Breadth of Good

I guess I’m a little slow on the uptake with this, but leave me alone, I’ve only been blogging for like a week. Anyway, the Governor General’s English-Language Poetry Award shortlists came out recently amid the usual October barrage of fiction nominees national and global, offering the five titles its trio of judges liked the best.

It’s a pretty good list, and an important one after last year’s simultaneous-breakdown-of-systemic-and-moral-norms. The GGs probably only had a year or two to get it right before fading into the shadow of the bigger, sexier, more privately-financed Griffin Award. Here’s the list the jury came up with:

I’m familiar with three of these things, and I liked all thre. I don’t know “Philip Kevin Paul” and originally thought they were three separate people (like “Peter, Paul, and Mary”). But apparently it’s one guy, a First-Nations poet from out west, and he’s pretty good. I haven’t read David Zieroth’s The Fly in Autumn, either. My only real surprise  was that Anansi’s trio of well-received books (by Solie, Langer, and Warner) went 0/3. Oh well, with the year they had last year, one can’t feel too bad.

The three that I know are they Queyras, the McFadden, and the Starnino. The jury should be applauded for showing love to poets with such an incredible breadth of styles. The same three people liked both Carmine and David’s work? This is impressive, and speaks to a group (namely Janice Kulyk Keefer, John Pass, and George Murray) that could balance their own tastes and preoccupations with those shared by the rest of the national poetry mob.

Before counting McFadden as the representative “anecdotal raconteur” on the list, we need to remember that “Be Calm, Honey” is a book of fairly stringent sonnets. Likewise, before classifying the Starnino as formalism’s entry into the five, we need to admit that it made the list in part because it’s much more warm-to-the-touch than the occasionally antiseptic collections that came before it.

Sina Queyras’ Expressway was a really great book, and exciting to me personally as it traveled many of the same roads (sorry, that’s my only pun for this week) that I’m doing now in my own work. It might be the favourite, but who knows what three people in a room are going to choose. As for my own favourite, it’s hard to say. I liked all three books I’ve read, but This Way Out likely stands as the biggest surprise, and perhaps the most memorable of the three because of that.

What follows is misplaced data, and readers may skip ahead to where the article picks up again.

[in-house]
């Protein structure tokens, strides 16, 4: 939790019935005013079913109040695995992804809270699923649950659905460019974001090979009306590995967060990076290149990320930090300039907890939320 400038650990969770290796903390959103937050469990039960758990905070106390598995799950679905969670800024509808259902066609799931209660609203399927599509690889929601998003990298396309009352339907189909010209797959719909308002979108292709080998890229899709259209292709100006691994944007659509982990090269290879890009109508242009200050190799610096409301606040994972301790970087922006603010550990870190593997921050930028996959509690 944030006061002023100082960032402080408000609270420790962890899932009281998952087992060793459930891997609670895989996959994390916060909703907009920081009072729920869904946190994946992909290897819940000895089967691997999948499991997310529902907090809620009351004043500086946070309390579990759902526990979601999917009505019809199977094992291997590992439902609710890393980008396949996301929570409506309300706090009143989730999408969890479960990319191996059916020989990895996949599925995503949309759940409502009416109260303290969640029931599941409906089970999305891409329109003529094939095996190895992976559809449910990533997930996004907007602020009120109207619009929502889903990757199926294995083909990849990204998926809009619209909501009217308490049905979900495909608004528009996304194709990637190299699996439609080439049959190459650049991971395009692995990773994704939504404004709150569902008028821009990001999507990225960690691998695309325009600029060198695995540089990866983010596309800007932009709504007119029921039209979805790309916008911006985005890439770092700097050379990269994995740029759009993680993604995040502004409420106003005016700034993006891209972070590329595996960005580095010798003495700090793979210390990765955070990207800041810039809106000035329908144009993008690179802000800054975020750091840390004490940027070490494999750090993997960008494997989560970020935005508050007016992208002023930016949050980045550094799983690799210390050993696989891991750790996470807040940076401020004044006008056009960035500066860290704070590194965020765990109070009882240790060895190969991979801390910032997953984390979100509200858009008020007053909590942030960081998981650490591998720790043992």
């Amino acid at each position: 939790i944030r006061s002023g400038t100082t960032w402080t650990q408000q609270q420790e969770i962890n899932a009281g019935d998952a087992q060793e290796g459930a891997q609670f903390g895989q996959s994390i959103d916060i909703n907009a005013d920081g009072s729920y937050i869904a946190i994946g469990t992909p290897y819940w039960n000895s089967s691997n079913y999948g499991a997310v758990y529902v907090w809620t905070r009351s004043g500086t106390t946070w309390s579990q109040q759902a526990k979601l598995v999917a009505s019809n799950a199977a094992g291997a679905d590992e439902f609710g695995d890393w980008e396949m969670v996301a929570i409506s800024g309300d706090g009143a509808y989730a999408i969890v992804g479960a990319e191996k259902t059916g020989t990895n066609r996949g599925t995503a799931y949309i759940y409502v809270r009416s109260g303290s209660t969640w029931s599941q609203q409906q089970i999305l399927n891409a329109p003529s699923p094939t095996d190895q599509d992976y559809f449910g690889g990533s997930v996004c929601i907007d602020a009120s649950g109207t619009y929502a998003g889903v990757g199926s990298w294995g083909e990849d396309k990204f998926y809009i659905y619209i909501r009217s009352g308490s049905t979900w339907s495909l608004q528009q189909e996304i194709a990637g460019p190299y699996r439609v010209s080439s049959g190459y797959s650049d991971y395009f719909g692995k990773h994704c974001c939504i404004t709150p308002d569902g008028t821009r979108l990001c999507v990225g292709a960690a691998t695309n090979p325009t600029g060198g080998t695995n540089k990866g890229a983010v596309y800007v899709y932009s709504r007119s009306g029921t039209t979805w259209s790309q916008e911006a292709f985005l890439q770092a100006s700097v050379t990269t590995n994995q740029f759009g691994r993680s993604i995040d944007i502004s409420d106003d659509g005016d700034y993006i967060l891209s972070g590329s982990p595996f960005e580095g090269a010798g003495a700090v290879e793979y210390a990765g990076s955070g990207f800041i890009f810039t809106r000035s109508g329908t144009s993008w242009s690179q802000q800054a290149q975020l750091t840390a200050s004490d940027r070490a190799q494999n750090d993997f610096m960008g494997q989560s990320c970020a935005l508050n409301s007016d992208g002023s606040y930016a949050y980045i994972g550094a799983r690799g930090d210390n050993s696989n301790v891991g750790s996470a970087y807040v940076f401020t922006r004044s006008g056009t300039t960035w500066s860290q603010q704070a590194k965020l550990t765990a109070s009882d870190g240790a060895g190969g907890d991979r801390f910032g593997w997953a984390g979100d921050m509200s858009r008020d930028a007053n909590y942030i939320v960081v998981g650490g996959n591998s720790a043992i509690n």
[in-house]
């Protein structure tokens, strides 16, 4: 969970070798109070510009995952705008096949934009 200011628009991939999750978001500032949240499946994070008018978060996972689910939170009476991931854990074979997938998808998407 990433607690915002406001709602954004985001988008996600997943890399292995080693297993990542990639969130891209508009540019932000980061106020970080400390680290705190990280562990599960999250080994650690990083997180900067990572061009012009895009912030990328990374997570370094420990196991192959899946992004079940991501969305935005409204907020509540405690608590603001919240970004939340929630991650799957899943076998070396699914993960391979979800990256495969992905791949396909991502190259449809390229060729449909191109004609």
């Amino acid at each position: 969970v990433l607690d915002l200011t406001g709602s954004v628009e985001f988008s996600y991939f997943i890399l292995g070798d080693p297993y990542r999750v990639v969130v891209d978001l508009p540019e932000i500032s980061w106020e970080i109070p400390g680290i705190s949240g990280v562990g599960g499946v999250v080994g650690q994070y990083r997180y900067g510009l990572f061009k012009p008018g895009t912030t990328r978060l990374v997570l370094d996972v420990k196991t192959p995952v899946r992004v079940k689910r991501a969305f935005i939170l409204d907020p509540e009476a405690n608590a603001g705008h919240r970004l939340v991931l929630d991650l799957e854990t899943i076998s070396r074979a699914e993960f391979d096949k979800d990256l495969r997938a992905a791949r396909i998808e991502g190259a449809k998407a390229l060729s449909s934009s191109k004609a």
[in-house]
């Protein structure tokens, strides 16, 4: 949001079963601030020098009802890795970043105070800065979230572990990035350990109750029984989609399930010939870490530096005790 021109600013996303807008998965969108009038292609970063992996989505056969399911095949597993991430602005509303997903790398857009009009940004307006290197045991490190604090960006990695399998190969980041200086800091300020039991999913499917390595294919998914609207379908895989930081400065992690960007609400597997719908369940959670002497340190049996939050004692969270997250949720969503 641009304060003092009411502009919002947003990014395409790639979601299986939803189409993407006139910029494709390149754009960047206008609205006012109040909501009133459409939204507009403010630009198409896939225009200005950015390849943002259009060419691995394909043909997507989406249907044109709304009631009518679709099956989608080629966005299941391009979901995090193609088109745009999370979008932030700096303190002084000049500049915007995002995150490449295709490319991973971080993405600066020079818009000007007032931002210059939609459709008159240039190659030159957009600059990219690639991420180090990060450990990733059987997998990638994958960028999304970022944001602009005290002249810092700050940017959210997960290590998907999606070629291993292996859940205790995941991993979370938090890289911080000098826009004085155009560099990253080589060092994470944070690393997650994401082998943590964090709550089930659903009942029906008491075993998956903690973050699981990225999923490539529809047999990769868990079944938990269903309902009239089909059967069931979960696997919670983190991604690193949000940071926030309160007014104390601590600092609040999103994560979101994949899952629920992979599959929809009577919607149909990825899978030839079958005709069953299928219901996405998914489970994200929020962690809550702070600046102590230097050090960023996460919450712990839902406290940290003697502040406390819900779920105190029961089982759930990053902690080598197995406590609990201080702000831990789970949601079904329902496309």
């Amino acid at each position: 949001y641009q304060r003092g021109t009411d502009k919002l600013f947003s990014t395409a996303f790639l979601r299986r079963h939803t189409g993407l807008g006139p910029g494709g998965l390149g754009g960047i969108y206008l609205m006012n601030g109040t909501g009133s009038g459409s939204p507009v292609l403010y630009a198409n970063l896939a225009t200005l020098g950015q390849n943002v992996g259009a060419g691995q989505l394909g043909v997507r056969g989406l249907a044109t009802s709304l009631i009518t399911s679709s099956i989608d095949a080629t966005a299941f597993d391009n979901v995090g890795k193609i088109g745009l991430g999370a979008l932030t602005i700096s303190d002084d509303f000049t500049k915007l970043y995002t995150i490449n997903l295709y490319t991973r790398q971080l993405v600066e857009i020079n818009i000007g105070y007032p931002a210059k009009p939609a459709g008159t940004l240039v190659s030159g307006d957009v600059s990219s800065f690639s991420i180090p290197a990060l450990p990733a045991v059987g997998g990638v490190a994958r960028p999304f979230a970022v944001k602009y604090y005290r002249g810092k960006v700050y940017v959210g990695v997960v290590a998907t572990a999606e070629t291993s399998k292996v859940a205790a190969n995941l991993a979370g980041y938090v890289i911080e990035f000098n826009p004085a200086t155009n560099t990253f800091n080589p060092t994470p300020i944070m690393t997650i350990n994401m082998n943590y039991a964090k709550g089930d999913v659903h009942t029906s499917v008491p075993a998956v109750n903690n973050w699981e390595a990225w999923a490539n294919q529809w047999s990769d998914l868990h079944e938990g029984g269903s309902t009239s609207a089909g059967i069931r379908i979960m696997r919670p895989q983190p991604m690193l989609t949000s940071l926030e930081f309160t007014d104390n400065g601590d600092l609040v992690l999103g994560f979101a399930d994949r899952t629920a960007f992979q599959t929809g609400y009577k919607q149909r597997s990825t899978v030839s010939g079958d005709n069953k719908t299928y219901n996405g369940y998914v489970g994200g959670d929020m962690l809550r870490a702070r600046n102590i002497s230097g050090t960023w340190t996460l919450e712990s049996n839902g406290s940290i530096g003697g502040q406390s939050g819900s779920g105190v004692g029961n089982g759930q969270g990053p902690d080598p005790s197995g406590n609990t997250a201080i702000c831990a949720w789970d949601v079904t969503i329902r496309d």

The thing to do now is to go read those other two selected titles. If it ever stops raining, I’ll make that my afternoon.

Explore posts in the same categories: Awards, Canadian Literature

3 Comments on “Breadth of Good”

  1. Robert Earl Stewart Says:

    I, too, was surprised Solie’s Pigeon was not listed. It’s fabulous. The only one I’ve read of the five nominees is the McFadden, and it is a deserving nominee.

  2. voxpopulism Says:

    Yeah, I feel as though I liked it less than “Modern & Normal”, but still enjoyed it. More than that though, didn’t it feel like it was “her turn” in some sort of generalized way. Not that these kind of global tastes matter to awards handed out by juries of just three people.

  3. I thought Solie’s book her best and, moreover, a step forward in that it seemed to be wearing less armour than her previous collections. Definitely worthy of being on the shortlist. The “her turn” thing should be completely irrelevant. It should be about who wrote the best book. One could also argue that it’s not McFadden’s turn, as he was shortlisted for the Griffin for his last book. Another book I’m surprised to see passed over is _Lisa Robertson’s Magenta Soul Whip_. It’s not my style, but I’d probably put it on a shortlist, unless there were some exceedingly strong competition. And I haven’t seen the Zieroth, the Queyras or the Paul books, so that may well be.

    But I don’t think the shortlist reveals anything like catholicism on the part of all jurors. The GG shortlist almost always contains widely divergent books. This reflects more the favourites of individual jurors than common ground. What common ground there is gets reflected in the winner. Which, let’s face it, could be two jurors’ fifth favourite book and the third juror’s tenth, if they can’t agree on anything else…

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